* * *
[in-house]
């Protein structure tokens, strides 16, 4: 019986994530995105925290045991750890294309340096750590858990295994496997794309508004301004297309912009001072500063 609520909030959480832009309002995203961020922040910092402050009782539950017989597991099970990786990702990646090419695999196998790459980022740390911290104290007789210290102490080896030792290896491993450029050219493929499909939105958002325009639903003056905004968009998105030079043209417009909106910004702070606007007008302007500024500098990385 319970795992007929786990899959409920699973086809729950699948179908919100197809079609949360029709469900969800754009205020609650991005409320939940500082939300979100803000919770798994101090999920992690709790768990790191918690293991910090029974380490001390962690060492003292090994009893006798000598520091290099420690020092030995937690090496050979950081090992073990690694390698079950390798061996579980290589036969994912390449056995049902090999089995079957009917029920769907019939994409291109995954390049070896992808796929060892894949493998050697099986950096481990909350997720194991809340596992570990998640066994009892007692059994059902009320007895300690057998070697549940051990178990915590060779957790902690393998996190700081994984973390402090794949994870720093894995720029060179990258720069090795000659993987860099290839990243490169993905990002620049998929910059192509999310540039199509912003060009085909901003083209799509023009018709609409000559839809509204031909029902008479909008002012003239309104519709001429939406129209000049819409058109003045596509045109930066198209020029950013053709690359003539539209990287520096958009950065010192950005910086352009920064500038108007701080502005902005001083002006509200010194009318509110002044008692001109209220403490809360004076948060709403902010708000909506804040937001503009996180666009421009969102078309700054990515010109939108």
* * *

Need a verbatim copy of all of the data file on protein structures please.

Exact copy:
[in-house]
């Protein structure tokens, strides 16, 4: 019986994530995105925290045991750890294309340096750590858990295994496997794309508004301004297309912009001072500063 609520909030959480832009309002995203961020922040910092402050009782539950017989597991099970990786990702990646090419695999196998790459980022740390911290104290007789210290102490080896030792290896491993450029050219493929499909939105958002325009639903003056905004968009998105030079043209417009909106910004702070606007007008302007500024500098990385 319970795992007929786990899959409920699973086809729950699948179908919100197809079609949360029709469900969800754009205020609650991005409320939940500082939300979100803000919770798994101090999920992690709790768990790191918690293991910090029974380490001390962690060492003292090994009893006798000598520091290099420690020092030995937690090496050979950081090992073990690694390698079950390798061996579980290589036969994912390449056995049902090999089995079957009917029920769907019939994409291109995954390049070896992808796929060892894949493998050697099986950096481990909350997720194991809340596992570990998640066994009892007692059994059902009320007895300690057998070697549940051990178990915590060779957790902690393998996190700081994984973390402090794949994870720093894995720029060179990258720069090795000659993987860099290839990243490169993905990002620049998929910059192509999310540039199509912003060009085909901003083209799509023009018709609409000559839809509204031909029902008479909008002012003239309104519709001429939406129209000049819409058109003045596509045109930066198209020029950013053709690359003539539209990287520096958009950065010192950005910086352009920064500038108007701080502005902005001083002006509200010194009318509110002044008692001109209220403490809360004076948060709403902010708000909506804040937001503009996180666009421009969102078309700054990515010109939108």